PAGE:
As any Catholic can tell you, the month of May is traditionally dedicated to Mary, the Mother of God. It’s therefore a great month to visit Rome and check out the large number of paintings of the Madonna and Child in the city’s churches, many of which have fascinating histories behind them.
This image is a great example. Officially its name is Maria, Auxilium Christianorum (Mary, Help of Christians). The artist who painted it in the early 1800’s is not known; but in contrast, it was blessed by someone who was very well known indeed: Pope Pius VII personally blessed this painting in 1817 and chose its name.
Pius VII had good reason to invoke the Virgin Mary under this title. It was he who attempted (unsuccessfully) to deal reasonably with Napoleon Bonaparte, who hadn’t demonstrated much willingness to cooperate with the Church. Napoleon invaded Rome back in 1796, at which time the previous Pope, Pius VI, was unceremoniously taken prisoner and dragged away to France, where he died in 1799.
Elected the following year, Pius VII tried what today might be termed “peaceful coexistence.” In 1801 he signed a Concordat with Napoleon, to protect the religious freedom of French Catholics. But eight years later, Napoleon once again invaded Rome–and in a repeat performance, he dragged away Pope Pius VII to France as his prisoner.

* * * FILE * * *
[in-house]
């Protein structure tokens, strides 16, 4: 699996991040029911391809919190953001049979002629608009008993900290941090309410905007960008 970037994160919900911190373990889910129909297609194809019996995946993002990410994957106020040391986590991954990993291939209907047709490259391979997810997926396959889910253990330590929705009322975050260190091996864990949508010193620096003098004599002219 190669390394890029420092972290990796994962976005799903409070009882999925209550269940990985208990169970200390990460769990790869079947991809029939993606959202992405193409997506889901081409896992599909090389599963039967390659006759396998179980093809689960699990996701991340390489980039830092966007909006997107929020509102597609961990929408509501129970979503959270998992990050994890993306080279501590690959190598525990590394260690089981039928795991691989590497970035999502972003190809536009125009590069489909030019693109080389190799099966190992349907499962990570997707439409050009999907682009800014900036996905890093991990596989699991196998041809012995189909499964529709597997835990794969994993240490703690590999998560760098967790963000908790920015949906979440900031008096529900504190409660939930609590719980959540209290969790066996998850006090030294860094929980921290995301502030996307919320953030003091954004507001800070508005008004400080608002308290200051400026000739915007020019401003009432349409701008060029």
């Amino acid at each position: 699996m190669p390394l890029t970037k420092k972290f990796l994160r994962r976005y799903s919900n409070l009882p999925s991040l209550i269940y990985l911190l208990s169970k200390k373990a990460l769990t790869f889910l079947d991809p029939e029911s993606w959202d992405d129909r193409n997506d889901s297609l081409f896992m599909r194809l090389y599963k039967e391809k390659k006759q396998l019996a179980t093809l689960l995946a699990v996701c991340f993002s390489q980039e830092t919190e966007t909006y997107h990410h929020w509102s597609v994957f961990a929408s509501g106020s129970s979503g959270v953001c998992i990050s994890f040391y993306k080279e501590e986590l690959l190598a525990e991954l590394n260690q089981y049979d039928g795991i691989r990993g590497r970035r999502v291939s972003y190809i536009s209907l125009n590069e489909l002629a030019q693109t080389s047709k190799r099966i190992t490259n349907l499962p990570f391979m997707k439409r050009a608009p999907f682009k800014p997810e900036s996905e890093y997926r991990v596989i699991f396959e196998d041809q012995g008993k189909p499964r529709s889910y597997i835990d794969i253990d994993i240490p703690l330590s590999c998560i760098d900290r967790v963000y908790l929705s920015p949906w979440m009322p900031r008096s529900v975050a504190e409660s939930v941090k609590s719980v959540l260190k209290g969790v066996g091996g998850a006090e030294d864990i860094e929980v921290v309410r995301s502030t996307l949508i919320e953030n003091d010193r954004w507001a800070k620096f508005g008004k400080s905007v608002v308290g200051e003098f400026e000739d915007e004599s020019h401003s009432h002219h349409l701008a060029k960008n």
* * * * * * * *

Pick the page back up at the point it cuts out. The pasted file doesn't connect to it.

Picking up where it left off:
But there was a different ending to the story this time. Napoleon was finally defeated in 1814, and taken prisoner himself–and then Pius VII was finally able to return to Rome.
So it made a lot of sense that a grateful Holy Father would invoke the Blessed Mother as “Help of Christians”! She was undoubtedly his mainstay during his five years in French captivity, when he was helpless in the hands of enemies of the Church. But Pius VII’s patient endurance of his long trial must have contributed to his sanctification: in 2007 the process of his canonization as a saint was formally begun.
Suddenly this Marian image becomes a bit more interesting, doesn’t it? Yet without a knowledgeable guide, visitors to the church containing this Madonna don’t have the foggiest notion as to its historical context. There are no signs, explaining the story behind it, and so in the eyes of most pilgrims and tourists, it’s just another painting. Wouldn’t you rather visit Rome with us, to get the full story behind the sights you’re looking at?